Greenhouse Gas Reduction (Vehicle Emissions Standards) Act

Passed in May 2008; not in force. Superseded by federal legislation harmonising strict North American standards.

The Greenhouse Gas Reduction (Vehicle Emissions Standards) Act enables implementation of a government commitment made in the 2008 Throne Speech to match vehicle greenhouse gas emission standards to those laid out in California’s 2004 Low-Emission Vehicle II regulations. The Act was to be brought into force by regulation, but this was superseded by the enactment of federal legislation that aligned with the U.S. EPA and brought Canada and B.C. into a harmonised North American standard. Vehicle emission standards cut GHG emissions by 30 percent relative to 2008 models—a reduction of 600,000 tonnes of GHG emissions annually. This means better fuel efficiency and cost savings for British Columbians. The Act also enables the regulation of zero-emission vehicles.

Local Government (Green Communities) Statutes Amendment Act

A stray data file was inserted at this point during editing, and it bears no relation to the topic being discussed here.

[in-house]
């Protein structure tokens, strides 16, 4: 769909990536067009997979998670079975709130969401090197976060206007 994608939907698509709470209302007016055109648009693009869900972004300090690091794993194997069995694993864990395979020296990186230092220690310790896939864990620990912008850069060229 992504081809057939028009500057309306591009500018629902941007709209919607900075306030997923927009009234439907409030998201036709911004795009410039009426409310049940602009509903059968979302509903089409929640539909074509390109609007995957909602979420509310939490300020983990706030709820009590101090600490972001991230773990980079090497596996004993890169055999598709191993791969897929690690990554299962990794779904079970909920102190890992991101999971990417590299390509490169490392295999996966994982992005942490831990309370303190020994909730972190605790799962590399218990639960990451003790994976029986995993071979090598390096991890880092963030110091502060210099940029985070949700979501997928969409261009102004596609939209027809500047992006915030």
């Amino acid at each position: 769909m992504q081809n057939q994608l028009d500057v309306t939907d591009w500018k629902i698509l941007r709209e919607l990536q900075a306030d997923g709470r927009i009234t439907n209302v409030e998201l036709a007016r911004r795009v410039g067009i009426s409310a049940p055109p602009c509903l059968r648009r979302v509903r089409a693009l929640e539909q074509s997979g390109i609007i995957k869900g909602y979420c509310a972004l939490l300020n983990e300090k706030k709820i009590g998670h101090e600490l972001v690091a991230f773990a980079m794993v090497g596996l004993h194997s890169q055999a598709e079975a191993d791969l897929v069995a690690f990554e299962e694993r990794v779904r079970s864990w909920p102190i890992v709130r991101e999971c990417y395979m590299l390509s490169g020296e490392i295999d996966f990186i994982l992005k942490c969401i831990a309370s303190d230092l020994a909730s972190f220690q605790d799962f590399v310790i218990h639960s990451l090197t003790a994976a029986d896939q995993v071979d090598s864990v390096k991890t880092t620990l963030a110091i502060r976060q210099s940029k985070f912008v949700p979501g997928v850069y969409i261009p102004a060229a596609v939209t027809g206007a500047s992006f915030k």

Passed in May 2008

The Local Government (Green Communities) Statutes Amendment Act, referred to as Bill 27, supports local governments in reducing greenhouse gas emissions, conserving energy and working towards creating more compact and sustainable communities. The amendments require GHG emission reduction targets in local Official Community Plans and Regional Growth Strategies, and supporting policies and actions.

Utilities Commission Amendment Act

Passed in April 2008; came into force May 2008

The Utilities Commission Amendment Act encourages public utilities to reduce greenhouse gas emissions, take demand-side measures, and produce, generate and acquire electricity from clean or renewable sources. It provided authority for the Demand-Side Measures Regulation (enacted in November 2008), which sets out rules to be used by the BC Utilities Commission in assessing proposed demand-side measures from utilities.

Energy Efficiency Act